Jeffrey Peixoto decided to make a documentary about Scientology because “it’s the newest religion,” he said in the director Q&A following the screening of his film "Over the Rainbow.”
This film was screened for an audience for the first time on Thursday, Feb. 28, the first day of Columbia’s annual True/False Film Fest.
“Over the Rainbow” is not the first film about Scientology. The relatively new religion was founded by L. Ron Hubbard in 1954, making it 35 years old — a fraction of the age of other major religions, such as the several thousand years of Christianity, Hinduism and Islam or even the 170 years of Mormonism. Peixoto said this allowed for the ability to view the mechanics of the formation of the religion — something much more difficult to do when a religion is so intrinsically built into a society.
“The Church of Scientology is in its infancy as a religion, and while it has aptly been the source of intense public scrutiny, few outsiders have approached its believers with a modicum of respect,” according to the True/False website’s description of “Over the Rainbow.” This lack of respect is what tends to characterize portrayals of the Church of Scientology. Documentaries like “Going Clear: Scientology and the Prison of Belief” aim to expose the inner workings of the church, while shows like “South Park,” in its episode “Trapped in the Closet,” poke fun at the religion.
Peixoto’s film strayed from this negative norm.
In the filming of his documentary, Peixoto spent “half a decade earning the trust of his subjects,” according to the True/False website. This trust came through the camera in the openness of his interviews as members of the Church of Scientology gave candid responses about what drew and continues to draw them to the church. Peixoto portrayed these people just like that: as people.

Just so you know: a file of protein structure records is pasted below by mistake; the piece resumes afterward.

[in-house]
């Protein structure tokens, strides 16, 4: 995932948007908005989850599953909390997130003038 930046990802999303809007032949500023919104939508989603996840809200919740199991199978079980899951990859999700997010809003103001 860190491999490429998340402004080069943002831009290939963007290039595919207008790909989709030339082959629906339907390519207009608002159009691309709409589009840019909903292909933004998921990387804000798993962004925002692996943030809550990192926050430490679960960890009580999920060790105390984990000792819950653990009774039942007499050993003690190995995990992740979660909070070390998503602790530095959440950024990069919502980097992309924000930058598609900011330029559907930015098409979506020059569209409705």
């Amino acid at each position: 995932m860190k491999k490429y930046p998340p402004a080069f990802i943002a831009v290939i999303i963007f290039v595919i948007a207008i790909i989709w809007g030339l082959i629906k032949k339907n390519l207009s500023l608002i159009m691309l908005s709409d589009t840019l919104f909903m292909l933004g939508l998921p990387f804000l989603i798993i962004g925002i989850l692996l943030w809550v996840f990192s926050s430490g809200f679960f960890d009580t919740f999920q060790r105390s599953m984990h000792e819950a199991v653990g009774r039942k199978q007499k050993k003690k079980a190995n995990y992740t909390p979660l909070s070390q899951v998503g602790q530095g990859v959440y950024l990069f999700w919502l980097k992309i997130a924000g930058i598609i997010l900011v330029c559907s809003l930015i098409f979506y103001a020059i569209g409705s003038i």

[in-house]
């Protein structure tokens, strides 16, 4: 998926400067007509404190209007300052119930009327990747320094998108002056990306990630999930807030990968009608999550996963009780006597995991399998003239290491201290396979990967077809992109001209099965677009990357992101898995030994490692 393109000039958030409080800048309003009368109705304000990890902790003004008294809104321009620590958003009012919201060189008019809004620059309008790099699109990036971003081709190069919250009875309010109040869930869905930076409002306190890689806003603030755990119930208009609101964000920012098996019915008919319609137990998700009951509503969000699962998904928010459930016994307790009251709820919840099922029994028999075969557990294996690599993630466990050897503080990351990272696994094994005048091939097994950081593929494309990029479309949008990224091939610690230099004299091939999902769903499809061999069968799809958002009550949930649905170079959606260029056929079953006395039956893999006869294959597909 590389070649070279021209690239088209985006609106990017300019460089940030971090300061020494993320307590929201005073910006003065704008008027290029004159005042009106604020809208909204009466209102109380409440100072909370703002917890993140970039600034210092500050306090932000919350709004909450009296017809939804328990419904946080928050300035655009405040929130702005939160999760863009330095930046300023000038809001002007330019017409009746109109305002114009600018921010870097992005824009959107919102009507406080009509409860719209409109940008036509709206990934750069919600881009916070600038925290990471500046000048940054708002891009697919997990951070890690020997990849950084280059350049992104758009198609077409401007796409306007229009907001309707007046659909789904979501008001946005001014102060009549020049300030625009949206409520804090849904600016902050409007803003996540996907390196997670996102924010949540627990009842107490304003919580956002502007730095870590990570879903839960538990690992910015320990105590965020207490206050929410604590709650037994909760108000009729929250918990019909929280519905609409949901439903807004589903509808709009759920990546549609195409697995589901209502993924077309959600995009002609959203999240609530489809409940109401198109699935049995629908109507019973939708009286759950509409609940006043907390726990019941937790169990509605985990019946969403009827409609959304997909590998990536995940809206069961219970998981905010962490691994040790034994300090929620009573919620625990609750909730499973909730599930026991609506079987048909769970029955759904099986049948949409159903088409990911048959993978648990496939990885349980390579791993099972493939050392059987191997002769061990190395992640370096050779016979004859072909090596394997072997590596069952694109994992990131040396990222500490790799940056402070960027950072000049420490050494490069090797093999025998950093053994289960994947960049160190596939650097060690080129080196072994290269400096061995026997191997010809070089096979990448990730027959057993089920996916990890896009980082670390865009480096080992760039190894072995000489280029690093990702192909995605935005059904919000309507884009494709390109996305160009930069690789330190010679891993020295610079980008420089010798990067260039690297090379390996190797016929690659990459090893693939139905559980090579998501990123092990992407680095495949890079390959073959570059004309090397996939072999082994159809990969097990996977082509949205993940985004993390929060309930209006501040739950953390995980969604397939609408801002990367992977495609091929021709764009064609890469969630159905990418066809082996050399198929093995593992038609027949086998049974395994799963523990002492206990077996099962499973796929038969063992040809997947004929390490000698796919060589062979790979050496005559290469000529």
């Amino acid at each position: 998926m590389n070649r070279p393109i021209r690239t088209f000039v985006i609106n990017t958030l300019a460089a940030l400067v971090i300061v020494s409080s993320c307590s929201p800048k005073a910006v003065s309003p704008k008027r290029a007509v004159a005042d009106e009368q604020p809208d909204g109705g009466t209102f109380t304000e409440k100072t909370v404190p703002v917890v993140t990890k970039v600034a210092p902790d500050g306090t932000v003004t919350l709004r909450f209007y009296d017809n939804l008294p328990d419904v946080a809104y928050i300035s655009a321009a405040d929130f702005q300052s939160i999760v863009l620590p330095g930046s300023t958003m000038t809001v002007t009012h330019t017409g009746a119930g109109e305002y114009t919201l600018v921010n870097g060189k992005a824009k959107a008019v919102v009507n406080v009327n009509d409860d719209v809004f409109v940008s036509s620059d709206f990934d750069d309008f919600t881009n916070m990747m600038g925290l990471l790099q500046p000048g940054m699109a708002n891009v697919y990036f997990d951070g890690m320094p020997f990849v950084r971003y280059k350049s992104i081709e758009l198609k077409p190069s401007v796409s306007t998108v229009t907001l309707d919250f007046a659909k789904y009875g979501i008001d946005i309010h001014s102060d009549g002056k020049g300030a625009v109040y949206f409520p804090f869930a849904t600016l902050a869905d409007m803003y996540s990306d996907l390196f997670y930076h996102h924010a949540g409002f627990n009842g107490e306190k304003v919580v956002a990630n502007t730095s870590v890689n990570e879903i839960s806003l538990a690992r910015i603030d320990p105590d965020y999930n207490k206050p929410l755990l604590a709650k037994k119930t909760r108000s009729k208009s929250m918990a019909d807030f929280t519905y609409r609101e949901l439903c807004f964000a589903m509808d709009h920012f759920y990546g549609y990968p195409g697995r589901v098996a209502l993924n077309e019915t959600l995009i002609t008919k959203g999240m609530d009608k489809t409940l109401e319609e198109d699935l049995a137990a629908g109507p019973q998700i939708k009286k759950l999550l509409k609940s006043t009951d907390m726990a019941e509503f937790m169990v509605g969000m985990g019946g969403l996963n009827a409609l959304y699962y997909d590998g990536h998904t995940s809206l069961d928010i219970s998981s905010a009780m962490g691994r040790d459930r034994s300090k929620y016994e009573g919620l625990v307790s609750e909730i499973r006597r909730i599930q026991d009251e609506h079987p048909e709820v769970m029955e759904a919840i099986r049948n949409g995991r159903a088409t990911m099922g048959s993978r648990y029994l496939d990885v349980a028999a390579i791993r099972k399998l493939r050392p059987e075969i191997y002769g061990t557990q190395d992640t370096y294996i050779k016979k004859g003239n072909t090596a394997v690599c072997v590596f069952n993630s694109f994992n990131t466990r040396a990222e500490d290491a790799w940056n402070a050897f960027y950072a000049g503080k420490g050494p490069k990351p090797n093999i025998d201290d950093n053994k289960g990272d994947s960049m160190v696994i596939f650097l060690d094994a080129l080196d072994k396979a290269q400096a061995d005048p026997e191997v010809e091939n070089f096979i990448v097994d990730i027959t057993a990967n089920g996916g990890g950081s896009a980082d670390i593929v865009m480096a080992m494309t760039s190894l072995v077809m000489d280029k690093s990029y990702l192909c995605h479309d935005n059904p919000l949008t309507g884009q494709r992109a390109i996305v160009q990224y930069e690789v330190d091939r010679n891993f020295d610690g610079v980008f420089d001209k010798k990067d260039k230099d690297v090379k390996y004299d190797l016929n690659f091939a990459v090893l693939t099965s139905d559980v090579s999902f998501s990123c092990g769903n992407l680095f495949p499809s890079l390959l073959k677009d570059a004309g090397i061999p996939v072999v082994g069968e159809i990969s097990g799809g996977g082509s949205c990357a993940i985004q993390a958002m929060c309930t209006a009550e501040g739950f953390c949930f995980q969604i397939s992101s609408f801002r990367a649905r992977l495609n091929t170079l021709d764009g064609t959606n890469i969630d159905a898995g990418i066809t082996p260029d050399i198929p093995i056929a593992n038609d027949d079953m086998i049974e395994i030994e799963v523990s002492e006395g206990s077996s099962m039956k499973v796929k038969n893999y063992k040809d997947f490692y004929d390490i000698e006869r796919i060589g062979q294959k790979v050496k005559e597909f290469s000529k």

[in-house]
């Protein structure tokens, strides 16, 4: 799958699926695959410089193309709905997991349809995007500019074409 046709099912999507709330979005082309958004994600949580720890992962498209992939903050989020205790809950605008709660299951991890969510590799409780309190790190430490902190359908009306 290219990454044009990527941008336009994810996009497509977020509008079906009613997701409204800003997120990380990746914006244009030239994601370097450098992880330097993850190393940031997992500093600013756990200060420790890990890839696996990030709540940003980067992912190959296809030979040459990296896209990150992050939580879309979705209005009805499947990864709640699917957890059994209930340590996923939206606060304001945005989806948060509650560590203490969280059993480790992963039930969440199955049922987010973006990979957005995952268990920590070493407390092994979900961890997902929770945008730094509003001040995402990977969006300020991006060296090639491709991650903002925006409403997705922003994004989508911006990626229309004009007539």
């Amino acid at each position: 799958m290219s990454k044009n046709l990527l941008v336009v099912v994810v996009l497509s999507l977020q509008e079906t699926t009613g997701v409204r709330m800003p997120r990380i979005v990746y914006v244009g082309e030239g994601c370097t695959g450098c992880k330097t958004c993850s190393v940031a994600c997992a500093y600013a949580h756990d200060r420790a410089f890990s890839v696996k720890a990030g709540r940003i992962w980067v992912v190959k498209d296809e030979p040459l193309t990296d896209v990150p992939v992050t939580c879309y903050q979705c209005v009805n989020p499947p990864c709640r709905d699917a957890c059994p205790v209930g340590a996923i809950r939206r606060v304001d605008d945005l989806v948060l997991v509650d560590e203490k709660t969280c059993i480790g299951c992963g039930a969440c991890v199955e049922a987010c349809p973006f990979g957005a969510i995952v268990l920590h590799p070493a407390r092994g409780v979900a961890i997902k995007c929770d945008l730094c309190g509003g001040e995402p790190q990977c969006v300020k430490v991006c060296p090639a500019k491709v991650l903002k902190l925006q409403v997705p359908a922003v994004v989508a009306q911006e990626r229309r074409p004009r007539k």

Their reasoning, even when I didn’t necessarily agree, sounded sensible, especially after an opening in which a psychologist explained the nature of searching for religion, putting the rest of the film into a certain perspective.
This wasn’t a pro-Scientology movie, however; the subject who Peixoto described as a sort of “main character” was raised in the Church of Scientology but ended up defecting from it and was thus able to explain the darker side of the religion. This balance made it clear that, while Scientology is something some people are passionate about and strongly believe in, it is not without its faults.
The humanization of the subjects was what really set this film apart. Alongside vibrant colors and engaging visuals, Peixoto showed members of this church that is so often the subject of ridicule as real, rational people. Even if their beliefs don’t always necessarily seem correct, this feat in itself was impressive in how much work it took in the creation of this movie.
However, the film could certainly have benefitted from more explanation of the actual church. The subjects, as members of this church, had a tendency to throw around lingo and names with little or no explanation outside of context clues, leaving any audience with little knowledge of Scientology in the dark on some aspects of the religion. This can almost be justified since Peixoto primarily uses human experience, as opposed to technicalities, when depicting the religion, but a little bit more elaboration about the church and its goings-on as a whole could have brought the already-great film to a new level of fascinating.
Outside of this, though, "Over the Rainbow" presented a fresh look at a blossoming religion — possibly a look that will, based on historical establishments of religion, become a significant landmark for the Church of Scientology. But for now, it gives an interesting look at an underexplored angle of an interesting topic in an intriguing and beautiful way.
Edited by Janae McKenzie | email@example.com